- The trap of the "impact cost"
In a real trading environment, prices are always fluctuating. When you are optimistic about a trading opportunity, the price may have changed at the moment of placing an order. So the slippage problem, whether in subjective trading or in quantitative trading, is inevitable.
But backtesting is based on static data, it is difficult to simulate the real trading environment. For example: the order price is 1050 to buy, but the actual trading price may be 1051. There are many situations for this phenomenon, such as: liquidity vacuum in extreme price movement, network delay, hardware and software systems delay, server response delay, etc.
Backtest without slippage
As shown above, is a backtest report without slippage, profit curve looks good, but there are differences between the backtest and the actual trading in real market. Therefore, in order to reduce this error during backtest, we added two slippage point, to increase or decrease the buying and selling price.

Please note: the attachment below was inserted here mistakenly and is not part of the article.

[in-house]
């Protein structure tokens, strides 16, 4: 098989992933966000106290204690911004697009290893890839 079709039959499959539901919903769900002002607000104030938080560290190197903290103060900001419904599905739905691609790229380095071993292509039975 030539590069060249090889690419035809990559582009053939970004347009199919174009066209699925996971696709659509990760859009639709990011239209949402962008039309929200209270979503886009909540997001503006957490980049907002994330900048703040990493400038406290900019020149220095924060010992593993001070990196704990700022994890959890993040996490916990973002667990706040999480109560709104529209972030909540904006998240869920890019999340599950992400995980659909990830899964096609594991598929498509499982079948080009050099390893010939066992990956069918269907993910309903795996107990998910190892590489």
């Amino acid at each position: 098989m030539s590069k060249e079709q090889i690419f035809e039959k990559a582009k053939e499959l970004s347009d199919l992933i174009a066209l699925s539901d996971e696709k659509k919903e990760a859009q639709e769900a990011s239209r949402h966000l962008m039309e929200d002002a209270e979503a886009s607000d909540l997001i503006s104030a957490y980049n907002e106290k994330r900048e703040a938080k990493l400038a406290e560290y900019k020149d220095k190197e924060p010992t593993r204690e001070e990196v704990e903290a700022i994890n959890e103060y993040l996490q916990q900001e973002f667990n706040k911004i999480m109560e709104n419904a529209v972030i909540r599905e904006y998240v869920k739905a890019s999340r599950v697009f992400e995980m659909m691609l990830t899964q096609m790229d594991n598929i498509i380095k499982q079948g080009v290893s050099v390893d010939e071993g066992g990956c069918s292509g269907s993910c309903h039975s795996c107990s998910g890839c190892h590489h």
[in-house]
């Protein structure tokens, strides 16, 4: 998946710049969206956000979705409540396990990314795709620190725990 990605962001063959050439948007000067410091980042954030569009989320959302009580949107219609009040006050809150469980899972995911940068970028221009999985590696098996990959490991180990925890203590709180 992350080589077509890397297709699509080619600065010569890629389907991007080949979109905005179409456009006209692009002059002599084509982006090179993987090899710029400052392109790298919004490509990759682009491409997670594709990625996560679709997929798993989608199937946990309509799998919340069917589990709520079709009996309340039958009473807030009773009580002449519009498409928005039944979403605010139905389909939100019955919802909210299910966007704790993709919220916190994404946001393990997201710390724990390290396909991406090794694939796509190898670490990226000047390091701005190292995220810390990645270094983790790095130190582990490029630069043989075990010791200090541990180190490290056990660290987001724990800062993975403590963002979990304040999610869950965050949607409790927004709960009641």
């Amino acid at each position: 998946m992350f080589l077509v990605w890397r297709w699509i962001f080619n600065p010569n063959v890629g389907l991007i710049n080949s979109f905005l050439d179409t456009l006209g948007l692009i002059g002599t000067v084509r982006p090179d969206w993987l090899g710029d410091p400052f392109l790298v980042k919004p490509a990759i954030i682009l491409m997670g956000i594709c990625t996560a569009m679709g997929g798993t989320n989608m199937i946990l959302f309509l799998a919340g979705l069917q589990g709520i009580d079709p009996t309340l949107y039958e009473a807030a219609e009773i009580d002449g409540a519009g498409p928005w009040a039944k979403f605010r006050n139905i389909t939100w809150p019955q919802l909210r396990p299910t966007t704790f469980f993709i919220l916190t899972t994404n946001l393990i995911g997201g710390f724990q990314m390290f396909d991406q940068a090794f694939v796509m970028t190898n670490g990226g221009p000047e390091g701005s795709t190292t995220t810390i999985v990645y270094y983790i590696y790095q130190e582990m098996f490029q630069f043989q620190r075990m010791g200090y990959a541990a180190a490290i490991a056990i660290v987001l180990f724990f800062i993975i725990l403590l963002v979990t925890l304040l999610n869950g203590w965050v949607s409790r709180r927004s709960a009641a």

Backtest with slippage
As shown above, the same strategy, if added with 2 point of slippage, backtesting results with and without slippage are very different, which means that this strategy needs to be improved or abandoned. In particular, the strategy of relatively high trading frequency, adding 1~2 points slippage during backtesting can make the backtesting closer to the real trading environment.
To sum up
Some people may ask, since there may be so many problems in quantitative trading, how can I prove that my strategy is ok? The answer is simple, we must first simulation trading by this strategy some time before using the real money, if the trading price and trading simulation situation are almost the same with the strategy logic, then it at least prove the strategy logic has no problem.
In any case, for an experienced trading system developer, backtesting is a must thins. Because it can tell you whether a strategy idea can be validated in the historical data. But many times backtesting does not mean that the future will be profitable. Because there are too many pits in the backtesting, after you pay "the price", you will understand it. And these lessons are all piled up in real money. This article is mainly for reduce the detours and traps.
- What is overfitting and how to avoid it?
- What are the "Survivor bias" examples in real life?